The short version involves someone who was, I don't know if "offended" was the right word, exactly, but certainly troubled because when discussing Schuyler's possible future relationships, I referred to "that boy or that girl". (All hypothetical; as far as we can tell, Schuyler currently seems to be fixated on boys, albeit some punky ones.) The commenter asked, wouldn't supporting Schuyler if she did ultimately decide she wanted to date girls be another way of making her life more difficult? And in the subsequent discussion, the same commenter mentioned her concern that Schuyler's religious beliefs "mirror" those of her parents.
Leaving aside the twin bugbears of homophobia and religious intolerance that the discussion summons (being the Internet, it feels almost inevitable that they should make their appearance), the thing that bothered me the most was this idea of presumed competence, and of Schuyler's ability to take agency over things like her spirituality or who she wants to date. (As if her sexual orientation is something that she'll "choose" one day, but OH MY GOD, DON'T TOUCH THAT DOOR, WE'RE NOT GOING TO TALK ABOUT THAT HERE, EITHER!)
Schuyler is developmentally disabled. You can word that however you like, but it's her reality. It makes some things hard for her. It necessitates her taking more time in school, and it also requires her to take some complex concepts, and I think dating and religion qualify, and simplify them to some extent.
That doesn't change much, though. It is very clear that Schuyler knows what she believes. If her beliefs mirror ours (and that presumes that my wife and I believe the exact same things, which we do not), I'm not sure what that says. It certainly isn't because we tell her what to believe. We've had long discussions about what other members of our families believe, too, so she knows that her parents' beliefs are exceptions among both the Rummels and the Hudsons.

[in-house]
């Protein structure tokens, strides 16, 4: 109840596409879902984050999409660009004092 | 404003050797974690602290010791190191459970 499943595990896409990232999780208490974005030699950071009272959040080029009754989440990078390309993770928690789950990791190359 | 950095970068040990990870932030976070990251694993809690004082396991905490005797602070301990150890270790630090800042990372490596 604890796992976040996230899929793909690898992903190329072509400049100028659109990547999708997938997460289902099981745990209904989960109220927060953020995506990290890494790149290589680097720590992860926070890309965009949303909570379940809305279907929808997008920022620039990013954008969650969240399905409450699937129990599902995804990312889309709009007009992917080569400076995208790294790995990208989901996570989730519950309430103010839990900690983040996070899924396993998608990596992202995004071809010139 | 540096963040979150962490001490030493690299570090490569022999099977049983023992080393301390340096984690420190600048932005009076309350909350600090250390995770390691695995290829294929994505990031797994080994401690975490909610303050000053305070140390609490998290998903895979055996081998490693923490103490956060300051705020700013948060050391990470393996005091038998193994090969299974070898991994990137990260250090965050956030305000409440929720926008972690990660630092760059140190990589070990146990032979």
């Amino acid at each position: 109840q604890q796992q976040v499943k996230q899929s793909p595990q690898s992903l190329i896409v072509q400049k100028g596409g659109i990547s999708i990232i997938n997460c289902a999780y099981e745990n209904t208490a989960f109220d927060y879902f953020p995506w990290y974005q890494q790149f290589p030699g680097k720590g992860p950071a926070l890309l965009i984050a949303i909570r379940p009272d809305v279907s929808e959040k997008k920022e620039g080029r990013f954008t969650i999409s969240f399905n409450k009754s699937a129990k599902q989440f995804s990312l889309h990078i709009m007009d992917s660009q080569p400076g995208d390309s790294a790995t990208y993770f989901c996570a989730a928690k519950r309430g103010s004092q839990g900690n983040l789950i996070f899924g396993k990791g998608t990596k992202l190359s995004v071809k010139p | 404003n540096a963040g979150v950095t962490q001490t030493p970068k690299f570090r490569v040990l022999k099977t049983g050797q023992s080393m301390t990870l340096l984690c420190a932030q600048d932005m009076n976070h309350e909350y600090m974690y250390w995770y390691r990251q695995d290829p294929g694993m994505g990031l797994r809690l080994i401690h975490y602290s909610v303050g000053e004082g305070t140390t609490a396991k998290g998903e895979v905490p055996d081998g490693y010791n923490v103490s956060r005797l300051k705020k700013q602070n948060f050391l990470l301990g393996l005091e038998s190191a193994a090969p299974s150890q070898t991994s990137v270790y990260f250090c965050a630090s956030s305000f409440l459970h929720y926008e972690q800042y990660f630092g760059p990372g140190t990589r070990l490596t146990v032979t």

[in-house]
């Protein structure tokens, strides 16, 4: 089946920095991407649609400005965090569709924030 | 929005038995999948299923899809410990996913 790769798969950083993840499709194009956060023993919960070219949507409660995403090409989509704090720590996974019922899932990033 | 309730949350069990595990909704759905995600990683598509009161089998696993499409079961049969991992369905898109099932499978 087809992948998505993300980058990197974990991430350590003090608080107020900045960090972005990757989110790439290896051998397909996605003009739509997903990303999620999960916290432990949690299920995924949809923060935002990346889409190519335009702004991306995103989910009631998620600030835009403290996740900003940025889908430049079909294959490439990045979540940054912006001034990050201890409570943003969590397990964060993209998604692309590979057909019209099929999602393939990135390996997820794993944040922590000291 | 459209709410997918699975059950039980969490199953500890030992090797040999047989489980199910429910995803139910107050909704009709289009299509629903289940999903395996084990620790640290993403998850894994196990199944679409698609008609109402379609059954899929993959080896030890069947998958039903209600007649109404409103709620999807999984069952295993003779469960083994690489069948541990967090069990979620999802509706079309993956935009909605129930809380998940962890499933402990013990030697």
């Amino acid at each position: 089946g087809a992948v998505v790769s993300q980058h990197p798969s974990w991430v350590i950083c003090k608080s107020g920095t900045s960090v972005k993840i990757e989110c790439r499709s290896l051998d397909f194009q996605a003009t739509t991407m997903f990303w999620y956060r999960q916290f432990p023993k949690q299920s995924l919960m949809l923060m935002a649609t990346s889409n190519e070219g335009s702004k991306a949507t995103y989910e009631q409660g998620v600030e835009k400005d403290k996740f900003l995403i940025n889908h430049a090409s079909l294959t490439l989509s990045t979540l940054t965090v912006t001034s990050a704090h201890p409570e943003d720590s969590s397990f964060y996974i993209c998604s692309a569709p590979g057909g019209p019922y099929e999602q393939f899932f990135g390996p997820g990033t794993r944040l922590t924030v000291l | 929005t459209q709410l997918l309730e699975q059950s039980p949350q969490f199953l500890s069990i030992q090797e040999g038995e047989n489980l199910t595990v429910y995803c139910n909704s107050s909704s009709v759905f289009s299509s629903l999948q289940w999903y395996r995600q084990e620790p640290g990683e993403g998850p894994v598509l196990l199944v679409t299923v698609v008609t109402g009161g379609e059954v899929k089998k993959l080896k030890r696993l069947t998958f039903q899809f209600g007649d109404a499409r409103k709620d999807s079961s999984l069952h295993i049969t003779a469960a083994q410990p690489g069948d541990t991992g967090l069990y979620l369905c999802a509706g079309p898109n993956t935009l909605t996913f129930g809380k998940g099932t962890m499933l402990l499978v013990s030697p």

Furthermore, she attends school in one of the most conservative and bechurched cities in the country. I'm proud of Schuyler for declaring she doesn't believe in God, not because that's what we want to hear from her, but because she has the confidence to say so in defiance of what so many around her believe. If her parents influenced her, I suspect we did so chiefly in demonstrating to her that it's okay for her NOT to believe. That can be hard for a kid, particularly in such a predominately Christian society.
And if she changes her mind, which as a fourteen year-old she is almost certain to do at some point, I will be equally proud of her.
We will always try to guide Schuyler towards making good choices, but there are things we won't decide for her. We won't be the ones to tell her whether she's straight or not. She'll tell us. We won't be the ones to tell her what to wear or what movies and tv to watch or what music to listen to. She makes odd but great choices in that regard already. And we won't be the ones to lead her to her own great spiritual epiphanies, either. Those belong to her as well, along with all the other pieces of who she is that she's only just now beginning to discover.
Because Schuyler is competent. And every day, in ways both large and small, we watch her take more agency over her life.